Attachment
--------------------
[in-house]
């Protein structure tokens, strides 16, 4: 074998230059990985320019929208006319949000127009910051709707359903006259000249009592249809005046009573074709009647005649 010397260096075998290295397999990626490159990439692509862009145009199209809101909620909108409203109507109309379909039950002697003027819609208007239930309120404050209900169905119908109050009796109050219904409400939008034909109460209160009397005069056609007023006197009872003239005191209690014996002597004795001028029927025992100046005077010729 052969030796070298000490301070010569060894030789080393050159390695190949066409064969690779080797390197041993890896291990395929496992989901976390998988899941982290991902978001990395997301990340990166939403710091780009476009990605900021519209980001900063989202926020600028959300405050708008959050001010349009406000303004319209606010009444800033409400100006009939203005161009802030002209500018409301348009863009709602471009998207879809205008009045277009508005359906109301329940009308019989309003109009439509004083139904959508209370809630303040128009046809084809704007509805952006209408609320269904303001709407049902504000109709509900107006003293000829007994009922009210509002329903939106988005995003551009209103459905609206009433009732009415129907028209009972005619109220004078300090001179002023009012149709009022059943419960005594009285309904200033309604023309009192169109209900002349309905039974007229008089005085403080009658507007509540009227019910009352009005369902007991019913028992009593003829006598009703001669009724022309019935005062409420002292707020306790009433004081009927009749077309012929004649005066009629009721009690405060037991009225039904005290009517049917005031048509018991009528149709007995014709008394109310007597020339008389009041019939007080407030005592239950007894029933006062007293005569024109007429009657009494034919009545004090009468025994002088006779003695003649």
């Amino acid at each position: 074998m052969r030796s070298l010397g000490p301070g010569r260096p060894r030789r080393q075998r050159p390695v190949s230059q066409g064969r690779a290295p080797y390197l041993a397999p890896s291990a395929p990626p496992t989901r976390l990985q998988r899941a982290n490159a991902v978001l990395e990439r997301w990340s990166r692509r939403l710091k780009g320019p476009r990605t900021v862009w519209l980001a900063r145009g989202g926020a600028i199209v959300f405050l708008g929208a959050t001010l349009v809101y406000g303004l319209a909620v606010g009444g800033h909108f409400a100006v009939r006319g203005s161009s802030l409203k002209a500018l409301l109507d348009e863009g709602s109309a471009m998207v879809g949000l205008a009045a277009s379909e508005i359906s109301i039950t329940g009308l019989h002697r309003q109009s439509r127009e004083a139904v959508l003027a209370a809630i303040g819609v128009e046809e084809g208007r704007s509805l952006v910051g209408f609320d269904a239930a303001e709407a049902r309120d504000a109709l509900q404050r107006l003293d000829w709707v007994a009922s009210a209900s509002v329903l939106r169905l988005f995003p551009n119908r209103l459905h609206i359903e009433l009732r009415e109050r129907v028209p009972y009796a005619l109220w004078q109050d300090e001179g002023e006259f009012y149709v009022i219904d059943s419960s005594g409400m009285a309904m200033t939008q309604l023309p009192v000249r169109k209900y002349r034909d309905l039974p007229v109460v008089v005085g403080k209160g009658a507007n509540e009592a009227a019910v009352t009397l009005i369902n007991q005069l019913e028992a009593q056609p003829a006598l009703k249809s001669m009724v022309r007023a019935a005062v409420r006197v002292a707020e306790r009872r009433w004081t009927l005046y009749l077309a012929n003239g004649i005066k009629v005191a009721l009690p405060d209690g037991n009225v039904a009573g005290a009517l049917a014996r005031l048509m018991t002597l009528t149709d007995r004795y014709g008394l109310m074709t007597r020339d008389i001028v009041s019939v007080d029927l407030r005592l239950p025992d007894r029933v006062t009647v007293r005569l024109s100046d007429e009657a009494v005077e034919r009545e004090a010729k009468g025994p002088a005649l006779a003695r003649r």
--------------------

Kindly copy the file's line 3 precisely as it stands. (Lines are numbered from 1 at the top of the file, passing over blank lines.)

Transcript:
């Amino acid at each position: 074998m052969r030796s070298l010397g000490p301070g010569r260096p060894r030789r080393q075998r050159p390695v190949s230059q066409g064969r690779a290295p080797y390197l041993a397999p890896s291990a395929p990626p496992t989901r976390l990985q998988r899941a982290n490159a991902v978001l990395e990439r997301w990340s990166r692509r939403l710091k780009g320019p476009r990605t900021v862009w519209l980001a900063r145009g989202g926020a600028i199209v959300f405050l708008g929208a959050t001010l349009v809101y406000g303004l319209a909620v606010g009444g800033h909108f409400a100006v009939r006319g203005s161009s802030l409203k002209a500018l409301l109507d348009e863009g709602s109309a471009m998207v879809g949000l205008a009045a277009s379909e508005i359906s109301i039950t329940g009308l019989h002697r309003q109009s439509r127009e004083a139904v959508l003027a209370a809630i303040g819609v128009e046809e084809g208007r704007s509805l952006v910051g209408f609320d269904a239930a303001e709407a049902r309120d504000a109709l509900q404050r107006l003293d000829w709707v007994a009922s009210a209900s509002v329903l939106r169905l988005f995003p551009n119908r209103l459905h609206i359903e009433l009732r009415e109050r129907v028209p009972y009796a005619l109220w004078q109050d300090e001179g002023e006259f009012y149709v009022i219904d059943s419960s005594g409400m009285a309904m200033t939008q309604l023309p009192v000249r169109k209900y002349r034909d309905l039974p007229v109460v008089v005085g403080k209160g009658a507007n509540e009592a009227a019910v009352t009397l009005i369902n007991q005069l019913e028992a009593q056609p003829a006598l009703k249809s001669m009724v022309r007023a019935a005062v409420r006197v002292a707020e306790r009872r009433w004081t009927l005046y009749l077309a012929n003239g004649i005066k009629v005191a009721l009690p405060d209690g037991n009225v039904a009573g005290a009517l049917a014996r005031l048509m018991t002597l009528t149709d007995r004795y014709g008394l109310m074709t007597r020339d008389i001028v009041s019939v007080d029927l407030r005592l239950p025992d007894r029933v006062t009647v007293r005569l024109s100046d007429e009657a009494v005077e034919r009545e004090a010729k009468g025994p002088a005649l006779a003695r003649r």